In March 1914, two men began a perilous 700 mile walk across the barren ice fields of the Arctic Ocean to Siberia on a near-impossible rescue mission—to save the stranded crew and passengers of the ship Karluk, which had been crushed and sunk by ice. One of those making this trek was legendary captain Robert Abram Bartlett who, five years earlier, had navigated Robert Peary’s expedition to reach the North Pole. Bartlett’s epic 1914 journey, made with Claude Kataktovik, an Inuit crew member, was an attempt to rescue the Karluk’s survivors stranded on Wrangel Island. The Karluk’s sinking and its aftermath proved to be the most notable of Bartlett’s fifty voyages to the far north, a career made possible by the Inuit who imparted vital survival and navigational skills. Bartlett led the life of a celebrity and earned international fame, awards and accolades; he even appeared on a Wheaties cereal box. But he struggled to find peace. Based on research in four countries, Unchained Man explores the truth behind the myth of Robert Bartlett, while honouring the life of a central figure in international polar exploration and Arctic history.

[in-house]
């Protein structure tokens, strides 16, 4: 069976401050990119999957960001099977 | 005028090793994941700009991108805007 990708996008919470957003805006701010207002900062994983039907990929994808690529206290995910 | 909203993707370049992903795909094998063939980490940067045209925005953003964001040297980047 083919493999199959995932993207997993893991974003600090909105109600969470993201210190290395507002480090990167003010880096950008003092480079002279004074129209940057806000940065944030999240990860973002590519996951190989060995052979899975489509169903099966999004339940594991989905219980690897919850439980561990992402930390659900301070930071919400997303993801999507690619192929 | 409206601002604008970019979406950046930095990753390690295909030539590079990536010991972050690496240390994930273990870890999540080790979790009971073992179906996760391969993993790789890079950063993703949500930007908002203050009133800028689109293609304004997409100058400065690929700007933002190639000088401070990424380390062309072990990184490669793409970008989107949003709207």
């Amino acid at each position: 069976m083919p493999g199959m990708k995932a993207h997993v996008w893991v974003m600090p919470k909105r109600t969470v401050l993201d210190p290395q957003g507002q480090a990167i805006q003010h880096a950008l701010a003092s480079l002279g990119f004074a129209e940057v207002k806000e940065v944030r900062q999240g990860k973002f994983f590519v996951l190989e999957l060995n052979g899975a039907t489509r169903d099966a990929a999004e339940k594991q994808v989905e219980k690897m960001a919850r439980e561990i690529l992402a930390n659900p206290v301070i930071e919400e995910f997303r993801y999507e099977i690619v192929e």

About the author
Maura Hanrahan is the author, co-author, or editor of ten books in several genres, including creative non-fiction, history, and the acclaimed The Doryman (2003). Her writing has won awards in Canada, Britain, and the U.S. Born in Newfoundland, she is of English, Irish, French and Mi’kmaq ancestry. For about fourteen years, she has been a self-employed consultant on Aboriginal issues and has worked mostly with Aboriginal organizations on health, education, land claims, and cultural survival issues. She lives in St. John’s with her husband, the novelist Paul Butler. She has won several book awards including: the 2007 Good Read Novel Competition: Honourable Distinction for Sheilagh’s Brush (unpublished novel); and the 2005 History and Heritage Award for Tsunami: The Newfoundland Tidal Wave Disaster.